United States and China, can be stable, but no transfer scheme is capable of stabilising the Grand
Coalition. The results show that optimal transfers perform much better than more pragmatic transfer
schemes. Such schemes, however, require detailed insight into the incentive structures of the regions.
Therefore, there is a trade-off between more pragmatic schemes that may be easier to implement but
are hardly effective and optimal transfers which may be hard to achieve in actual negotiations.
In Chapter 4, I explore how different technology spillover mechanisms among regions can
influence the incentives to join and stabilise an international agreement. Several theories on the impact
of technology spillovers are evaluated by simulating a range of alternative specifications: (i) no
spillovers, (ii) internal spillovers, (iii) global spillovers, (iv) coalitional spillovers, and (v) extended
spillovers (all possible technology spillovers).
I find that spillovers are a good instrument to increase the abatement efforts of coalitions and
reduce the associated costs. In our setting, however, they cannot overcome the strong free-rider
incentives that are present in larger coalitions. Therefore, technology spillovers do not substantially
increase the success of international environmental agreements. This conclusion is robust with respect
to the specification of technology spillovers.
In Chapter 5, I relax the assumption of exogenous technological change analysed in the previous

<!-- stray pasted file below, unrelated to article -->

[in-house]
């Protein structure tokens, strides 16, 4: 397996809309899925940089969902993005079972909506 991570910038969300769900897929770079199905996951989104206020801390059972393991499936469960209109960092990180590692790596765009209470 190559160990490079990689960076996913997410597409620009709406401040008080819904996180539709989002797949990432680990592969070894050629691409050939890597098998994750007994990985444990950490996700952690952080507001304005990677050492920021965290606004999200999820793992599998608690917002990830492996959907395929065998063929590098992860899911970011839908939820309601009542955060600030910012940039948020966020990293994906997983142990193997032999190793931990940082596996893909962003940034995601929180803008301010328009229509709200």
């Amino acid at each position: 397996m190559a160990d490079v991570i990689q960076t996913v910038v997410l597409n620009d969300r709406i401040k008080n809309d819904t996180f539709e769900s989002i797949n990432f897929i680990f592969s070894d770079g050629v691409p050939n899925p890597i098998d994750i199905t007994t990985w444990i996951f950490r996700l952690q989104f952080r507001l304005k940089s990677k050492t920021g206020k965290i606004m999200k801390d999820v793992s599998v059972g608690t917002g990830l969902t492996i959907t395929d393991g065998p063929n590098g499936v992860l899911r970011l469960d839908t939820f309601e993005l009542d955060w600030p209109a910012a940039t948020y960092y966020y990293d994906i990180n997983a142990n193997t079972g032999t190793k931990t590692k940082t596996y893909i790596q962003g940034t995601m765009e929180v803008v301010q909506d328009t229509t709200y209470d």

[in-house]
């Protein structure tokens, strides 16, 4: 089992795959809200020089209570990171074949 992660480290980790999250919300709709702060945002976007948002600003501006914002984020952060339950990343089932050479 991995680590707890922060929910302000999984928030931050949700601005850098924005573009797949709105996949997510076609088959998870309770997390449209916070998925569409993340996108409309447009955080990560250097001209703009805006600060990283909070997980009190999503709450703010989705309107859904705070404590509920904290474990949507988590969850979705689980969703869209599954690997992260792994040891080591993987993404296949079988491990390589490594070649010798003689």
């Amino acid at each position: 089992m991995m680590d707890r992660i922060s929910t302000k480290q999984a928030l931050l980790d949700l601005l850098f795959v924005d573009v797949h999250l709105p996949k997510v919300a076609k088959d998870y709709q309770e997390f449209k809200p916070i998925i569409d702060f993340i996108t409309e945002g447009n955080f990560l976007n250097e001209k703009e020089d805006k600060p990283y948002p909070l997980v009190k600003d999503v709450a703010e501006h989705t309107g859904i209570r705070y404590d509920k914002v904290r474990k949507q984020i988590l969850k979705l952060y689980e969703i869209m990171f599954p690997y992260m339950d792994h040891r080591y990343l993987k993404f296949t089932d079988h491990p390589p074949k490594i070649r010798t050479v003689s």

chapters and explore the impacts of induced technological change (ITC) on the stability of an
international climate agreement. To examine the impacts of different specifications of technological
change in reducing abatement costs on regional incentives, three scenarios are investigated: (i) no
technological change (noTC), (ii) exogenous technological change (ExTC), and (iii) induced
technological change (ITC). Technological change is induced by the abatement targets. It reduces
emissions through regional R&D investments, which lowers abatement costs over time. The results
reveal that the set of best-performing stable coalitions and the associated indicator of success hardly
change between the scenario of noTC and ExTC, but ITC does produce a different set of stable
coalitions. Coalitions that are stable in all three scenarios can achieve the highest NPV of payoffs in
the case of ITC. The results indicate that coalition members increase their investments and abatement
substantially when they cooperate in the case of ITC. As a result of increased global abatement, not
only coalition members but also singletons obtain high benefits, which leads to decrease (increase) in
the number of internally (externally) stable coalitions. Therefore, ITC might improve global payoffs,
however, at the same time it tends to increase free-rider incentives due to the public good nature of
global warming. I find that the indicator of success is quite robust with respect to the productivity of
R&D. Furthermore, the number of internally (externally) stable coalitions decreases (increases) with